In response to the recent blog on The Citizen website (http://thecitizen.us/blog/unenforceable-bellevue) titled “Unenforceable in Bellevue”, I would like to point out that this article indicates this word as being given a creative definition, but it fails to point out what the real definition of the word is.
Unenforeceable – Not capable of being brought about by compulsion.
So in other words, in order for something to be “enforceable”, it indicates that something is indeed capable of being brought about by compulsion. So let’s break this down into two parts: Enforcement indicates that it needs to be; 1. capable of being enforced (notice it doesn’t say 100% of the time) and 2. must contain the means to make people comply. The means used to drive this compulsion to obey the law are done in the form of penalties. The penalties must be strict enough so that there is a significant inconvenience to the offending party otherwise the penalty would not force compliance.
Now that we have broken it down into two parts, let’s compare the blog’s example of speeding laws to the new rules regarding the skate plaza, and just for fun, to the new grilling sections of the open burning ordinance.
1. Are the laws capable of being enforced?
a. Speeding – The fact that speeding laws protect public roadways, and there is a reasonable belief that police are randomly monitoring the roadways, yes, there is reasonable belief that it is capable of being enforced. How do I know, because when you are speeding, you always are keeping an eye out for that cop hiding around the next corner.
b. Skate Plaza Rule of mandatory helmet wearing if you are under some age whether it is 12 or 18. Well, it is interesting that these new rules aren’t actually a law until they become an ordinance. They are strict guidelines to suggest a behavior for certain groups of people while partaking in skateboarding in our new plaza. There are, however, city employees, police and library staff around throughout the day, so I will give them the benefit of the doubt. Part 1 is confirmed that, yes, there is reasonable belief that this rule is capable of being enforced.(remember though it isn’t a law)
c. Open burning ordinance sections as they relate to Grilling being greater than 5 ft. from any combustible surface unless the manufacturer says you don’t have to or you call the Fire Marshall to come for a personal visit to your house while you cook him a hamburger so that you get your individual seal of approval from the Bellevue fire department to have your grill exactly where it may be located at that moment in time (because if you move it, it will cost you another hamburger), or the council uses its extra funds in the bank to hire aerial surveillance with an infrared camera to detect grill hotspots too close to all defined no-no spots in your yard. I hope that explained it itself. The Fire Marshall cannot come on to your property and look over your fence; they cannot smell steaks cooking and use that as probable cause to come waltzing into your backyard. Survey says….no reasonable expectation of enforcement.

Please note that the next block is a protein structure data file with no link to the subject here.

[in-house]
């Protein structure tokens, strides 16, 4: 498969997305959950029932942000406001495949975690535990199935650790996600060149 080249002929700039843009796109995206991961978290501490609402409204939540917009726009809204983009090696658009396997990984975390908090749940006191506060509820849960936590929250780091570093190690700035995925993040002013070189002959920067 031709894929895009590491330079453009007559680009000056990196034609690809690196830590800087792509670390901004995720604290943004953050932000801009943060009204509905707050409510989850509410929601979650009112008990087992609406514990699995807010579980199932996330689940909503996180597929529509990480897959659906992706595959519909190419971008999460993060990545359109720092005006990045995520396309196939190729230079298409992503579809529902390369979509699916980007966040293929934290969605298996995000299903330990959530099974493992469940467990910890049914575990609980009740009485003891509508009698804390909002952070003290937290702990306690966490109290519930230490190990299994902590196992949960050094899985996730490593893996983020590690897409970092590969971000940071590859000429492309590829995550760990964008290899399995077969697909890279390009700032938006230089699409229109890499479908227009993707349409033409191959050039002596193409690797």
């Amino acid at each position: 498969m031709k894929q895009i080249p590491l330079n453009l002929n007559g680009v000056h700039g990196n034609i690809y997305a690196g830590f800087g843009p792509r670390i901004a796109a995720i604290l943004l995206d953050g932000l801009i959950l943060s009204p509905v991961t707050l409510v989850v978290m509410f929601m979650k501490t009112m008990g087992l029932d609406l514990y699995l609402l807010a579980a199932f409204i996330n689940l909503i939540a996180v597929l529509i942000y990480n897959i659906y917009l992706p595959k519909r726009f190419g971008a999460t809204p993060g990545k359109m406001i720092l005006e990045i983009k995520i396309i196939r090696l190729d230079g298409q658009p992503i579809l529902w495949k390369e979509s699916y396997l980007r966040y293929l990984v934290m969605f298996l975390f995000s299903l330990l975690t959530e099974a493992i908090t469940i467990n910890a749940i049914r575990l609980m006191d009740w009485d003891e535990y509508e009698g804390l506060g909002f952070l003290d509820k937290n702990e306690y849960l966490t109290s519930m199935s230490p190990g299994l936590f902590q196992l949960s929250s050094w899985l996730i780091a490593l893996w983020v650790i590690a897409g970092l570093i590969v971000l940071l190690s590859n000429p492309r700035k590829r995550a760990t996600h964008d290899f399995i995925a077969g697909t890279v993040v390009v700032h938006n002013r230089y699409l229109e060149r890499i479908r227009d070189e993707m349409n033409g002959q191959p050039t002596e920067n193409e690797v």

2. What penalty will drive compliance?
a. Speeding Laws – Well, most people understand what is going to happen if you get pulled over for speeding. First, you are going to start praying to whatever faith you believe in that you just get off with a warning. Why do most people hope for a warning? Because they don’t want to pay the fine. There is an economic disadvantage to breaking a speeding law, and there could be further actions taken such as license suspension, and incarceration depending on the seriousness of the infraction. All things that everyone wants to avoid at all costs. Good way to make sure people are compliant.
b. Skate Plaza Rule of mandatory helmet wearing if you are under some age whether it is 12 or 18. So thinking back to the part where I indicated that this was only a rule: There are no true penalties. There are consequences. Similar to other rules that are out there, like; don’t lie to your parents, or always share your toys with your siblings. Kids are smart. They quickly learn, ok , I have to go stand in the corner for five minutes until…..oh no…I get to play with my toys again!! YAY!! What is someone going to do if you suspect someone who is under whatever age gets decided on (lets say 12 because that is what council agreed to) is out there without a helmet? Hmmmm….first question to make sure they aren’t breaking the rule would have to be, “Let me see some ID with your birthday on it”. The kid responds, “I’m 13”. How many kids do we know under the age of at least 16 (if they even have their driver’s license) that carry ID with them?!? And what are you going to do if they confirm that they are indeed under the age of 12? Send them home? Tell them to put a helmet on? What about the follow up time you catch them? Send them home? Tell them to put a helmet on? It doesn’t matter if you are 12, 16, 18, 30, 50, or 100, with a consequence like that; there is no reason to comply.